In all honesty studying at Lincoln was totally by chance as I was still unsure if I was going to go to university at the time. I attended a university fair in Manchester where I picked up information packs and Lincoln University was one of them. When I got to Lincoln for the interview however I knew it was the place for me. It was quiet enough for me to be able to get on with my work and the old architecture of the city really appealed to me. As well as this everywhere was in walking distance and so really accessible. I guess you could say it was destiny! The best bit of the course for me was having tutors from a variety of backgrounds. It really enhanced a brief when you knew a tutor was passionate about the subject and had experience in the field. Another aspect of the course I enjoyed was the encouragement to try different media and new ways of working. Before the course I believed a single image had to be produced using the same mediums and on a single surface. Now I’ll use a whole bunch of mediums on separate surfaces allowing me to be a lot more expressive and confident in the way I work.

JACK BAILEY illustration
JACK BAILEY illustration
How do you translate your ideas between 2D and 3D artworks?
It works in a similar way to how I translate a sketch from life into one of my characters, in that they often don’t appear anything like the original influence. Between the 2-D and 3-D image they will often only share similar characteristics such as the amount of legs, hair style and facial features. Working in paper mache means capturing a dynamic pose is often difficult. This is why I use string to decorate the creatures. I feel the shape and swirl helps add movement to a static creature.

JACK BAILEY illustration
What is the process of creating your 3D pieces?
To create my 3-D pieces I start with a single sheet of paper, often from an old book as I like the stained colour of the pages. I dip this into a wallpaper paste and begin moulding it into any shape that feels natural. Similar to when I create my characters I try not to think too much about the early steps of the process and make shapes with papier mache whilst not thinking of the end product. This is so I don’t miss out on a nice, natural shape for the character. Once I have combined a few sheets of paper I use this as the body, from here I will refer back to my 2-D character and begin creating a head and other features. I finish by adding a face and decorating it with string and found objects.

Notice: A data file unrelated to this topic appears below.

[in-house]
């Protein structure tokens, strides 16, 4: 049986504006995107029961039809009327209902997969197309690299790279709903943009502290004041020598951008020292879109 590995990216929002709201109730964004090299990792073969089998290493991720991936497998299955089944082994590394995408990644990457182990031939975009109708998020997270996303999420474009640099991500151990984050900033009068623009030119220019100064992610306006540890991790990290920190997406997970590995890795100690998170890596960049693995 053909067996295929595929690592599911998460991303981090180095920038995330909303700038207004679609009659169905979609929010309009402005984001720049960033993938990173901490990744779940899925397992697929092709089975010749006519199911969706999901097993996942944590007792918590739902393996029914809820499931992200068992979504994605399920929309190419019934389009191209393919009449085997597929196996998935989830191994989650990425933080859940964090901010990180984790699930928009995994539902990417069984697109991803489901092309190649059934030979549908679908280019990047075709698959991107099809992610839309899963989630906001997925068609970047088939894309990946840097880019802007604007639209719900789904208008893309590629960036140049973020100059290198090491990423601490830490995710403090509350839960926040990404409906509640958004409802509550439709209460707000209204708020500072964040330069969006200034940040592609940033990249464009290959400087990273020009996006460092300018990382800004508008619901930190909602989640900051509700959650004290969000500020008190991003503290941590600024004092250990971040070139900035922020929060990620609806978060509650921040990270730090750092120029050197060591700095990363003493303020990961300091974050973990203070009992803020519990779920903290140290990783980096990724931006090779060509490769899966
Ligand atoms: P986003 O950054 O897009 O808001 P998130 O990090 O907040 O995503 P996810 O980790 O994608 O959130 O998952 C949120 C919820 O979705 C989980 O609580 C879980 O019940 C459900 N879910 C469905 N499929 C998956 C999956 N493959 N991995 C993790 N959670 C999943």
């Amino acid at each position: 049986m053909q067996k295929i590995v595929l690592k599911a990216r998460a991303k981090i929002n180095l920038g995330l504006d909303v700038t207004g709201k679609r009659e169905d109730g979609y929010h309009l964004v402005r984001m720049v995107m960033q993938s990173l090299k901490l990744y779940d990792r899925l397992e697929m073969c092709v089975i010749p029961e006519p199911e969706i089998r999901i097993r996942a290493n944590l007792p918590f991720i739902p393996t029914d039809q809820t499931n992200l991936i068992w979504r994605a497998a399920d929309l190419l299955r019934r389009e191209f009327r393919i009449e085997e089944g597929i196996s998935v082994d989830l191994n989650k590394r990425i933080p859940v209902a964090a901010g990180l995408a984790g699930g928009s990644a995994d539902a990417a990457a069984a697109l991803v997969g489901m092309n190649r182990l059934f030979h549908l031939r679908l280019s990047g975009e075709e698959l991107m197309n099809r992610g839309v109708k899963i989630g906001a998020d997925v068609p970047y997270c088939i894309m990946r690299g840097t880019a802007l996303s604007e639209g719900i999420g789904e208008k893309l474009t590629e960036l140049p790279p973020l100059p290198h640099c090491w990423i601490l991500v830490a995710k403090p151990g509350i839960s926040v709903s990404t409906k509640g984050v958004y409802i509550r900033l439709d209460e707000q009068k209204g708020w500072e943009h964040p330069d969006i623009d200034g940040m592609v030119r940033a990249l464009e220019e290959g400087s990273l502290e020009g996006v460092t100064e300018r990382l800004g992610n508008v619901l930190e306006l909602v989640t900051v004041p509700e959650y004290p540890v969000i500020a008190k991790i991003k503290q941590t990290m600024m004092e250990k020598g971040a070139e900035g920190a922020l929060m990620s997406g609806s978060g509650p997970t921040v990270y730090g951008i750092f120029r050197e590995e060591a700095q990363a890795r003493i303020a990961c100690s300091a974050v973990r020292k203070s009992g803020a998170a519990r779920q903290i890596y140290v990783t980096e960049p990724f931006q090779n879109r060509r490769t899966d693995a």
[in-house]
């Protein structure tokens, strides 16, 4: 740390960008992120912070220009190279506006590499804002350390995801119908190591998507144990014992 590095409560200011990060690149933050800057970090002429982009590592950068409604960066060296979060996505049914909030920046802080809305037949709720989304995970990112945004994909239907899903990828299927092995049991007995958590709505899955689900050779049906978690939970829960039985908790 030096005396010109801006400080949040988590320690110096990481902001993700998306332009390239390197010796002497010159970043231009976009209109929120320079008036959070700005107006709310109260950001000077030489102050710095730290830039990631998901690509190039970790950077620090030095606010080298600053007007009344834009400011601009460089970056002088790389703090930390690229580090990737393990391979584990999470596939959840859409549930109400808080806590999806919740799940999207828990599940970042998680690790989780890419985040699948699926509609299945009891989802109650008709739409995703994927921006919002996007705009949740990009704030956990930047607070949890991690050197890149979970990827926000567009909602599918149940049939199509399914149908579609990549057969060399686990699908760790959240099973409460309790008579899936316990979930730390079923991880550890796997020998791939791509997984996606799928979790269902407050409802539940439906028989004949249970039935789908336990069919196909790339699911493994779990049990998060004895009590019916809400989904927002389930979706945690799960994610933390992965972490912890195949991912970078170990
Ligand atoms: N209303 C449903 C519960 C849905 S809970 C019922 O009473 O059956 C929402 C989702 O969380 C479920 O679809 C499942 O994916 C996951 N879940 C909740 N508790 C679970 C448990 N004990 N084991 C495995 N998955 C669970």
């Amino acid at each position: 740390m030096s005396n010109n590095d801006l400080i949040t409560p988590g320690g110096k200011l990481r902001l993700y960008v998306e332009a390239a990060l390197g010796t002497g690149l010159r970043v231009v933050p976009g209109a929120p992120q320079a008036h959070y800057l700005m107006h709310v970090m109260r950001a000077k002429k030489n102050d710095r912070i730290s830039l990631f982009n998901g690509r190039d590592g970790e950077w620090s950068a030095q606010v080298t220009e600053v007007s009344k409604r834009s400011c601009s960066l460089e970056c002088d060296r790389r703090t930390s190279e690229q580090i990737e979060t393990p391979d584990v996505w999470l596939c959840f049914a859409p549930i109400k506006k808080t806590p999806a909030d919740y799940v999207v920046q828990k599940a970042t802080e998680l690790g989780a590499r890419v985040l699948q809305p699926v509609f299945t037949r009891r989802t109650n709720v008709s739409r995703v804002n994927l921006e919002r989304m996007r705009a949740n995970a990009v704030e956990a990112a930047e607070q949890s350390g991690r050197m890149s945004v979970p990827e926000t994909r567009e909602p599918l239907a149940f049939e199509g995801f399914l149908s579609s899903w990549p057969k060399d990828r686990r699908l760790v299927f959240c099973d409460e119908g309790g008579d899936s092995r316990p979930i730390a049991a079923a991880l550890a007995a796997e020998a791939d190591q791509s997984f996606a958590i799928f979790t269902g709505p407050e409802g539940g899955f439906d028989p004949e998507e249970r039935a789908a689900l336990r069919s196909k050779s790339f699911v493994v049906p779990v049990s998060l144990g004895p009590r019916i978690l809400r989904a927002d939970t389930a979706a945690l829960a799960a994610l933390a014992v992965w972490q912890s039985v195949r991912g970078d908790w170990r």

JACK BAILEY illustration
JACK BAILEY illustration
Why do you find it easier to work on a large scale?
Working on a large scale is easier for me as I find it enhances my creativity. I find the characters look a lot more natural on large sheets due to me not being worried about them running off the page. The marks I make on large sheets are more expressive and full of energy as it is my whole arm moving the brush, not just my wrist. I also find working on a large scale creates new ideas. The sheets become a visual mind map. If I need a tree for an image, on a small scale I will produce one whereas on a larger scale I will produce as many as I can to fill the length of the sheet. This then becomes a new image for me to play around with.

JACK BAILEY illustration
What is it about drawing buildings that appeals to you?
Mainly that they don’t walk off as I try to draw them! What I enjoy to study on a building is the smaller details, often found towards the tops of buildings. I find the top of buildings to have the most character. There are unusual patterns and decorations, small windows and chimneys. You can interpret these as faces, creating relationships between two buildings or as body parts and the buildings can become giants peeping over trees.

JACK BAILEY illustration
How has living in Liverpool influences your approach?
I think the diversity of Liverpool has influenced my illustrations. The city centre is a collection of classic and modern architecture, renovated buildings and desolate warehouses. I also think it encourages creativity here too, with a variety of contemporary and classical art galleries there are always avenues to explore for inspiration.

JACK BAILEY illustration
JACK BAILEY illustration
Why is your new project with Cygnet Ink inspired by Quentin Blake? what is it you love about his work?
What I love about Quentin Blake’s artwork is the energy and looseness of the characters. Each line contributes to the personality of the character and he includes just enough information in each image to depict a scene. His characters also have a nice balance about them too, the positions are believable and you almost move with the character as you look at it. Blake’s backgrounds are a huge influence to me as he approaches them so cleverly. They depict real environments, but he will leave sections out or use a splash of watercolour to describe an area so the characters are the centre of attention.

JACK BAILEY illustration
You can find Jack Bailey‘s lively art in Amelia’s Colourful Colouring Companion, available soon from Kickstarter, and the ideal present for that special person this Christmas!

Categories ,#ameliasccc, ,Adult Coloring Book, ,Adult Colouring Book, ,Amelia’s Colourful Colouring Companion, ,Coloring, ,Colouring, ,Colouring Book, ,illustration, ,interview, ,Jack Bailey, ,Kickstarter, ,Lincoln University, ,Liverpool, ,New Designers, ,Quentin Blake, ,Ultimate Frisbee